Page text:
My mother raised eight children. She is now in her 70s and lives alone. She recently received a cancer diagnosis and we take turns taking her to appointments and helping her with errands, household chores, meals, etc. We are happy to help you and tell you. My problem is that she gets very emotional and she is constantly apologizing to us, saying variations of her: Children should never take care of their mother and stating that she is a burden to us. Constant reassurance on our part doesn’t help. How can we help her understand that we want to help her and are happy to do so? She spent many years caring for her mother at the end of my grandmother’s life, so I’m not sure if this is part of her or not. What do you think?
Dear Feeling Helpless,
I suspect your mother’s long experience of caring for her mother is probably a factor informing her emotional response now. People rarely talk about it, but for some, caring for an aging parent can be a traumatic and ultimately heartbreaking experience. If this was the case with your mother, her current situation has triggered real heartache, and like the loving and concerned mother that she is, she is appalled at the prospect of any of you having a similar experience.
Your mom got a scary diagnosis too. This may have triggered extreme anxiety (who could blame her?!), and how she broods and resists comforting her should be of concern to her health care team. My first suggestion is to make sure her doctors know about her rumination and anxiety. This could be a cognitive problem exacerbated by lack of sleep, diet or medication.
For you and your siblings, I suggest that instead of jumping in with quick reassurances, you should make sure you’re listening and giving your mom plenty of room to express herself. You could then tell her, I know you have a lot to deal with right now, but can you tell what you are most concerned about right now? You may need to cry and express some universal and existential concerns. Having loved ones who are able to listen calmly and bear silent witness may help. And yes, you should all do your best to express (through actions and words): Mom, we are honored and happy to be with you no matter what. You had us, and now we have you.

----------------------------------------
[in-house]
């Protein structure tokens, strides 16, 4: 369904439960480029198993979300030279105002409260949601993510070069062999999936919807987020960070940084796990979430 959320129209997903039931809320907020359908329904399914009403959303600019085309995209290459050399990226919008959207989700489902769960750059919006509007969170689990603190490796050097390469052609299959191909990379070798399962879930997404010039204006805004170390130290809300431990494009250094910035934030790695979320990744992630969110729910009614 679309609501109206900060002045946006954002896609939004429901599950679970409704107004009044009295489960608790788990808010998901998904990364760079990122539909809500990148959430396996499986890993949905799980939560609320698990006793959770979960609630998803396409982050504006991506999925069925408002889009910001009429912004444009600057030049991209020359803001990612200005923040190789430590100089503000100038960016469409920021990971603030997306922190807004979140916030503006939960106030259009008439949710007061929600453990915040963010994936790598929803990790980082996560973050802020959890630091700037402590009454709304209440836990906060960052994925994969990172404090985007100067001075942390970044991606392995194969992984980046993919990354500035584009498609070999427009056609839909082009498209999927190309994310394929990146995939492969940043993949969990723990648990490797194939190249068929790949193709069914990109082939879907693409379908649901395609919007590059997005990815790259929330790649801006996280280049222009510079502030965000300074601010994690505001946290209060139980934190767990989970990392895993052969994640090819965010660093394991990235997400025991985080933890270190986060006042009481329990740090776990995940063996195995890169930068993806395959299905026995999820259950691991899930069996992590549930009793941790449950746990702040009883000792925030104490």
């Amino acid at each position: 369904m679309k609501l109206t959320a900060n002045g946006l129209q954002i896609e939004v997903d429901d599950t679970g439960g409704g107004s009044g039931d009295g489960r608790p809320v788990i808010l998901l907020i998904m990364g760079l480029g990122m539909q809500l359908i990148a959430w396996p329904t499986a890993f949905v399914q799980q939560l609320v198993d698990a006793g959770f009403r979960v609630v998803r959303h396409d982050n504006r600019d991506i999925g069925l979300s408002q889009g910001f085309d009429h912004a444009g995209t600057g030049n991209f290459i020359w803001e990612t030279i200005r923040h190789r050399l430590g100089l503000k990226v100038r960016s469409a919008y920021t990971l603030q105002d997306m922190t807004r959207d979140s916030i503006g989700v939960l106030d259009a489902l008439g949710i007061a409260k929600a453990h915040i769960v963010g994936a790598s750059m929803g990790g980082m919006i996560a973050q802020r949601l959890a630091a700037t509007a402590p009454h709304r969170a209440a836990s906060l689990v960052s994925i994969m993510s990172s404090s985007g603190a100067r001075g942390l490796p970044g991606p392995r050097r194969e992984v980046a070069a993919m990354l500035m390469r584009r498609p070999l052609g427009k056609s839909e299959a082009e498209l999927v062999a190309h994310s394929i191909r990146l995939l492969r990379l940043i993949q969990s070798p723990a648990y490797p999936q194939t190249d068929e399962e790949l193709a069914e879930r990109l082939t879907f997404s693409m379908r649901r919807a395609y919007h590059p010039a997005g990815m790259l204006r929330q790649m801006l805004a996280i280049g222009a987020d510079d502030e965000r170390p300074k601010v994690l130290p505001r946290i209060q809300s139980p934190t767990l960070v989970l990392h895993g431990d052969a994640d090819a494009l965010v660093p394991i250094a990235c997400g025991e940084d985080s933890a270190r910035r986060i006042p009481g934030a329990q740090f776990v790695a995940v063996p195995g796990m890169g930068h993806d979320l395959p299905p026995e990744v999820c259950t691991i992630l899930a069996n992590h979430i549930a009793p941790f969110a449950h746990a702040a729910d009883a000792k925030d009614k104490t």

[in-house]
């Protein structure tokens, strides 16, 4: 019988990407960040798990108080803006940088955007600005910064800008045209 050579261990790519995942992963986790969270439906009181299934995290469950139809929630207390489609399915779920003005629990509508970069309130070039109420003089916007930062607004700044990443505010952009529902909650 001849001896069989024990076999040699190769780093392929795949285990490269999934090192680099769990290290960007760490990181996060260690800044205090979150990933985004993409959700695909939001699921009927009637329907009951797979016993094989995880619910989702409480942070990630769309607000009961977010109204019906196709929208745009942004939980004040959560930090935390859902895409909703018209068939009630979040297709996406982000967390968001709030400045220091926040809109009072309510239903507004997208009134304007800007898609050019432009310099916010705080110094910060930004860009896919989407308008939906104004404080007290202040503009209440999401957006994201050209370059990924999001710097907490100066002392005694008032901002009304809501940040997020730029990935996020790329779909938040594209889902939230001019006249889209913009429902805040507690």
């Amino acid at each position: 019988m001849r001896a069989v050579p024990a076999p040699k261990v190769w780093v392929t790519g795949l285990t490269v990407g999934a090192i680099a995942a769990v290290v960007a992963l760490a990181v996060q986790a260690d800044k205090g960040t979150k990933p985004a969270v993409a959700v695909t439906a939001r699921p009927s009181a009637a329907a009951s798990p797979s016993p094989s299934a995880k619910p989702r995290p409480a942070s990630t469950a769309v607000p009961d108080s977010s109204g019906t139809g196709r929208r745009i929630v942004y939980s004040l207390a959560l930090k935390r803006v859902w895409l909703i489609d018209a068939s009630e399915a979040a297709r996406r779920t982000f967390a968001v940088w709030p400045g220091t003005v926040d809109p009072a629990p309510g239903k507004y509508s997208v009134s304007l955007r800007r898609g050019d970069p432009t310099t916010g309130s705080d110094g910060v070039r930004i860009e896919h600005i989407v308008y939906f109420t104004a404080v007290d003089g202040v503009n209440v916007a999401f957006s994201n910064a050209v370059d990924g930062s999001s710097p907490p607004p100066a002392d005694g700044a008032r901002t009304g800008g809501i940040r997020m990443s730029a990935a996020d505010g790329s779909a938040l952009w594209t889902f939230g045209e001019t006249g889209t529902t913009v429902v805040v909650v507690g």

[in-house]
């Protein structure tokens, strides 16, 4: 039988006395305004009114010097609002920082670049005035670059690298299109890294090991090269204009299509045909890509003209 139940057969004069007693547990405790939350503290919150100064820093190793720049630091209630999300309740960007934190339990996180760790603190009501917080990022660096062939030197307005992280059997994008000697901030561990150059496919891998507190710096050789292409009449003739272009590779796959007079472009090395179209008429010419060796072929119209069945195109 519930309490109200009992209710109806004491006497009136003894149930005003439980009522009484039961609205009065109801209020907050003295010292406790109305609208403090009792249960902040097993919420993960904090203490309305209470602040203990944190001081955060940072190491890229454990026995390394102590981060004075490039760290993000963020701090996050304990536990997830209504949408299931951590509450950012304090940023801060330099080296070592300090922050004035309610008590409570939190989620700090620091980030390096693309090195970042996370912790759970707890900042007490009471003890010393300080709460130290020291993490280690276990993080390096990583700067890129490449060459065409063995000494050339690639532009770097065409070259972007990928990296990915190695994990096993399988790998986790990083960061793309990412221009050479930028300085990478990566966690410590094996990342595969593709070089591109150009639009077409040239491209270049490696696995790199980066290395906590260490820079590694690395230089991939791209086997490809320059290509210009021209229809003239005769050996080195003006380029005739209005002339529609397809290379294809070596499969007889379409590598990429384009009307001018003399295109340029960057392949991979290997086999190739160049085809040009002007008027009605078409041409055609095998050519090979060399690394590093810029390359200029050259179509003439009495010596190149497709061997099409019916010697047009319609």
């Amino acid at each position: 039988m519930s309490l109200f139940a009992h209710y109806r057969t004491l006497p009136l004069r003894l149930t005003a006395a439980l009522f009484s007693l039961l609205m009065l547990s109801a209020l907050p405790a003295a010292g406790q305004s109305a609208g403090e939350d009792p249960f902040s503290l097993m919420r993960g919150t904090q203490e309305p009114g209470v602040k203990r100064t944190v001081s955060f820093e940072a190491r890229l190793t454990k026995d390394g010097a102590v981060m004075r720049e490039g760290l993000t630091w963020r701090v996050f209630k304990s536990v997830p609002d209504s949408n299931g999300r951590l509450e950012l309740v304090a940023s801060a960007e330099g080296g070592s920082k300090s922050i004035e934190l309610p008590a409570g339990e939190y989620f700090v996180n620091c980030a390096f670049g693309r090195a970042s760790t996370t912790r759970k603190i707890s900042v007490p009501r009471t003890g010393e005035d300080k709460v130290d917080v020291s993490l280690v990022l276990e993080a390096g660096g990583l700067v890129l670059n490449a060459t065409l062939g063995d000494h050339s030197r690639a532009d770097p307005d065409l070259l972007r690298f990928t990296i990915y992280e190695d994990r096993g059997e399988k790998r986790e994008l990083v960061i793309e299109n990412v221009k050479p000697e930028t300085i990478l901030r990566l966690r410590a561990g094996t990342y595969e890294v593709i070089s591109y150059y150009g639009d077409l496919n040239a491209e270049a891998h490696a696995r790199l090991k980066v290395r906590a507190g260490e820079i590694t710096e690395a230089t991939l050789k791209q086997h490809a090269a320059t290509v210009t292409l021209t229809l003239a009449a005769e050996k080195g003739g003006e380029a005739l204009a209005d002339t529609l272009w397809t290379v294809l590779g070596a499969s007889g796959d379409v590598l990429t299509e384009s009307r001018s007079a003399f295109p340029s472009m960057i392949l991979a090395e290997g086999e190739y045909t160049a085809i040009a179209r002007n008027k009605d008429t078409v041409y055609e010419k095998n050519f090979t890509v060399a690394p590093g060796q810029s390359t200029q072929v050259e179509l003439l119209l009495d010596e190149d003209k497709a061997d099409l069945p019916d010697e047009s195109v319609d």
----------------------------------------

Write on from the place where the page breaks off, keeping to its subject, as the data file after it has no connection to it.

I am a woman who is in a relationship with a younger man. In the beginning of this relationship, he was very interested in love, sex, romance and shared everything. I paid all rent and utilities for the first six months and we were both working. Well, about three months ago, that changed. No more sex or romance or anything. I talked to him about paying her portion of our living expenses and he immediately gets angry. She says he loves me, but I find it hard to believe him. Sometimes I feel like she’s getting a free ride. She never helps around the house and doesn’t keep her word. I’m so tired of wondering if she wants a lover or a mother. I hope you can help me figure it out.
I’m glad you turned to me. Wonder no more! Despite your generous attitude, according to your narrative, even in the early days of your relationship, this guy didn’t actually share everything. In fact, he doesn’t seem to have shared anything. You paid the full load and carried the full weight of this relationship. To clarify, his version of sharing is called taking. He doesn’t want a lover; does not want a mother; he wants an easy target, and he seems to have found one in you. You will feel so much better about yourself and this relationship if you cut your losses and show him the door.
Frustrated in NY wrote to you about his in-laws’ alcoholism. You really nailed it when you wrote, retire. This is exactly what I have done for the past 50 years with a brother who is an abusive alcoholic. In abandonment, we have no contact and no chance for arguments, hurt feelings, and drama. By surrendering, sanity can thrive.
Less familial pain in the MI
People can sometimes even withdraw without becoming completely estranged. This involves detaching from the drama surrounding this disease and accepting one’s powerlessness towards the addict.
(You can email Amy Dickinson at firstname.lastname@example.org or send a letter to Ask Amy, PO Box 194, Freeville, NY 13068. You can also follow her on Twitter @akinggamy or Facebook.)
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